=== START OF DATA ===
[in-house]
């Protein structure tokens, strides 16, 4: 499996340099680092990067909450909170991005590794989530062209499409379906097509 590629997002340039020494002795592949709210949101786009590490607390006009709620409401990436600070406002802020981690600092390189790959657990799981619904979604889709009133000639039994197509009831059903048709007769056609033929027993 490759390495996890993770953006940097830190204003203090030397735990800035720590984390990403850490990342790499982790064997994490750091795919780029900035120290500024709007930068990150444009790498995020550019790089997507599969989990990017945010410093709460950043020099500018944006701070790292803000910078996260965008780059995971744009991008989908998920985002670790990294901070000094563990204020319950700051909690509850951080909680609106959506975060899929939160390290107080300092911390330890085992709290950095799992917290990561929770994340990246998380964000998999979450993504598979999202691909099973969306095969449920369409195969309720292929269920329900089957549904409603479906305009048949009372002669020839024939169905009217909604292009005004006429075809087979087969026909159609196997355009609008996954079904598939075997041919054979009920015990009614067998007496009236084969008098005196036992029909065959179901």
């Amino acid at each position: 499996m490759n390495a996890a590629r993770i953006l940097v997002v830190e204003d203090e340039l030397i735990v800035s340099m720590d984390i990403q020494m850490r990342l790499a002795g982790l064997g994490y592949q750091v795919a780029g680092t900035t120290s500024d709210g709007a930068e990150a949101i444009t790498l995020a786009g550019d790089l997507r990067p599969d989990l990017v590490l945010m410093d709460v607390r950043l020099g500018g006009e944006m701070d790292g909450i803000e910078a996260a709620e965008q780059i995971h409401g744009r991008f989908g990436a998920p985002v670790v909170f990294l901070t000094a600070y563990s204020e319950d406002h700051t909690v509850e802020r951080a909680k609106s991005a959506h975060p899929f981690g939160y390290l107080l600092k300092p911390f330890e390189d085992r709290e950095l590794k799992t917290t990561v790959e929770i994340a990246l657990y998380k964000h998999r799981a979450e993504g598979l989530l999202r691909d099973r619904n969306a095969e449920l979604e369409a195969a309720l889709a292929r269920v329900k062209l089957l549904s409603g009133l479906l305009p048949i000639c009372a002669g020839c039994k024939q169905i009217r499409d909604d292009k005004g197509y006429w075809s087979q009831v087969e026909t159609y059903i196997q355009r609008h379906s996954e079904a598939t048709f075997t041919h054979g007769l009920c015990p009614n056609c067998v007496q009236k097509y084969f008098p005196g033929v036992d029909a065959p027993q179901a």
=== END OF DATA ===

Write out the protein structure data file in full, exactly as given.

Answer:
[in-house]
């Protein structure tokens, strides 16, 4: 499996340099680092990067909450909170991005590794989530062209499409379906097509 590629997002340039020494002795592949709210949101786009590490607390006009709620409401990436600070406002802020981690600092390189790959657990799981619904979604889709009133000639039994197509009831059903048709007769056609033929027993 490759390495996890993770953006940097830190204003203090030397735990800035720590984390990403850490990342790499982790064997994490750091795919780029900035120290500024709007930068990150444009790498995020550019790089997507599969989990990017945010410093709460950043020099500018944006701070790292803000910078996260965008780059995971744009991008989908998920985002670790990294901070000094563990204020319950700051909690509850951080909680609106959506975060899929939160390290107080300092911390330890085992709290950095799992917290990561929770994340990246998380964000998999979450993504598979999202691909099973969306095969449920369409195969309720292929269920329900089957549904409603479906305009048949009372002669020839024939169905009217909604292009005004006429075809087979087969026909159609196997355009609008996954079904598939075997041919054979009920015990009614067998007496009236084969008098005196036992029909065959179901």
């Amino acid at each position: 499996m490759n390495a996890a590629r993770i953006l940097v997002v830190e204003d203090e340039l030397i735990v800035s340099m720590d984390i990403q020494m850490r990342l790499a002795g982790l064997g994490y592949q750091v795919a780029g680092t900035t120290s500024d709210g709007a930068e990150a949101i444009t790498l995020a786009g550019d790089l997507r990067p599969d989990l990017v590490l945010m410093d709460v607390r950043l020099g500018g006009e944006m701070d790292g909450i803000e910078a996260a709620e965008q780059i995971h409401g744009r991008f989908g990436a998920p985002v670790v909170f990294l901070t000094a600070y563990s204020e319950d406002h700051t909690v509850e802020r951080a909680k609106s991005a959506h975060p899929f981690g939160y390290l107080l600092k300092p911390f330890e390189d085992r709290e950095l590794k799992t917290t990561v790959e929770i994340a990246l657990y998380k964000h998999r799981a979450e993504g598979l989530l999202r691909d099973r619904n969306a095969e449920l979604e369409a195969a309720l889709a292929r269920v329900k062209l089957l549904s409603g009133l479906l305009p048949i000639c009372a002669g020839c039994k024939q169905i009217r499409d909604d292009k005004g197509y006429w075809s087979q009831v087969e026909t159609y059903i196997q355009r609008h379906s996954e079904a598939t048709f075997t041919h054979g007769l009920c015990p009614n056609c067998v007496q009236k097509y084969f008098p005196g033929v036992d029909a065959p027993q179901a």